Thomas Cromwell (1532-1533) by Holbein the Younger
Wolf Hall, a BBC production on PBS based on books by Hilary Mantel, has reignited my fascination with English Tudor history. This interest began in 1968 when I took courses about Tudor and Stewart history from a marvelously sardonic British professor. She resembled Margaret Rutherford as Miss Marple. It was a class I would never cut, no matter how heavy my work load as a premedical student.
The 15th and 16th century in England are a bloody lesson in family values. Family, as it is now, was the key to power and wealth. Family and government were intertwined, as we are still experiencing to a lesser degree in the U.S. with Bushes and Clintons. Family justification for murder and mayhem still existed in 2003 when Bush the Younger rushed into Iraq in part to finish what Bush the Elder had started in the Gulf War.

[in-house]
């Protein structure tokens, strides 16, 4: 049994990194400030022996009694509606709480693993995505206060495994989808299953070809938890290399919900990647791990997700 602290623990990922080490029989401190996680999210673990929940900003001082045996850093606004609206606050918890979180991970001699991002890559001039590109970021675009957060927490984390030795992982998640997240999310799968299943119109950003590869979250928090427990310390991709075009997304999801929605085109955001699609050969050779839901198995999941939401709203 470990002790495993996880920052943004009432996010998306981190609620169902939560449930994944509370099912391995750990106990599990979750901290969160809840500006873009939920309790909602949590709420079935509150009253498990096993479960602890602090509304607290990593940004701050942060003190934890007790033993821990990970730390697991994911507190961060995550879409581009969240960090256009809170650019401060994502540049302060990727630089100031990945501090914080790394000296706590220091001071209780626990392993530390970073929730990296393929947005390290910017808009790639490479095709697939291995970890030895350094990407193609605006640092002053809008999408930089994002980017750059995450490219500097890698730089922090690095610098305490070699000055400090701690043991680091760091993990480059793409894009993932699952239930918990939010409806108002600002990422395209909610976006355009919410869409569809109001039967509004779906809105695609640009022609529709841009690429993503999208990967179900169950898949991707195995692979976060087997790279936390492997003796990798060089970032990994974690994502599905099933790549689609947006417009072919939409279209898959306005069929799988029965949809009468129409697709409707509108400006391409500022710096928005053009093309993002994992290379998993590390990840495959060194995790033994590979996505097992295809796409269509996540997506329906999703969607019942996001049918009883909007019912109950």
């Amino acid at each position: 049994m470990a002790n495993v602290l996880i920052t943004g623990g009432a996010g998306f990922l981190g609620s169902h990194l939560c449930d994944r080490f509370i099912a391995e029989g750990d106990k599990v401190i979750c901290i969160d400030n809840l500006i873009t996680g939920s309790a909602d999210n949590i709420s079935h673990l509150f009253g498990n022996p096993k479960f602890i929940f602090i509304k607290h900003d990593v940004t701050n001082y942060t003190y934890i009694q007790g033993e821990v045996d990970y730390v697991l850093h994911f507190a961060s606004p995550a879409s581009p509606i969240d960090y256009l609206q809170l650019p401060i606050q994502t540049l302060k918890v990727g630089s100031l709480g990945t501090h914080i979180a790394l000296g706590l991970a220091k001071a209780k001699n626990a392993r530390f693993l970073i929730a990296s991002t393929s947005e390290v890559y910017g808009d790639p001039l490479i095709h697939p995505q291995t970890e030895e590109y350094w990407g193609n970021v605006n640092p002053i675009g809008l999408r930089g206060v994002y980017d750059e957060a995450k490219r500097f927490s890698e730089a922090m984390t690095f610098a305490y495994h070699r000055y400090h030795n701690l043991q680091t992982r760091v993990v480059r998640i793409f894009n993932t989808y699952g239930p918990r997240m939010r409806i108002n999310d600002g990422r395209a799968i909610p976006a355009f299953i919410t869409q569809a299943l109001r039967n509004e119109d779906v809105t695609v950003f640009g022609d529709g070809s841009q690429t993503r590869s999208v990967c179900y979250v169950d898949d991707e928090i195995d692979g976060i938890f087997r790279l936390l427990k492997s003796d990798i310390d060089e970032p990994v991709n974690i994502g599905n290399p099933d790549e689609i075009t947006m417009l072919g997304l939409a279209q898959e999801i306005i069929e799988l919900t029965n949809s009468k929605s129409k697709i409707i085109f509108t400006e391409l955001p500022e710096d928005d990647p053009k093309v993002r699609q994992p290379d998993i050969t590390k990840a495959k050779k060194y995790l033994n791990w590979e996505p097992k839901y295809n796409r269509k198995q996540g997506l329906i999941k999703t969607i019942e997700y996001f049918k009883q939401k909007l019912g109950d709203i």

Thomas Cromwell is the antihero of Wolf Hall. A blacksmith's son who rises to become Lord Chamberlain of England and falls to beheading over his dabbling in failed royal marriages. Cromwell, in response to a courtier asking him if he is a Lutheran, responded, "I am a banker." How relevant to these times of religion in politics!
Understanding the aristocratic history of England leads to understanding the patriarchal underpinnings of American social and political culture. Cooing suburbanite housewives adulate the Duchess of Cambridge and her womb's issue. The more bourgeois, the louder the cooing. The concept of social ascendency trumps the concept of social responsibility in the U.S., perhaps more than it now does in the U.K..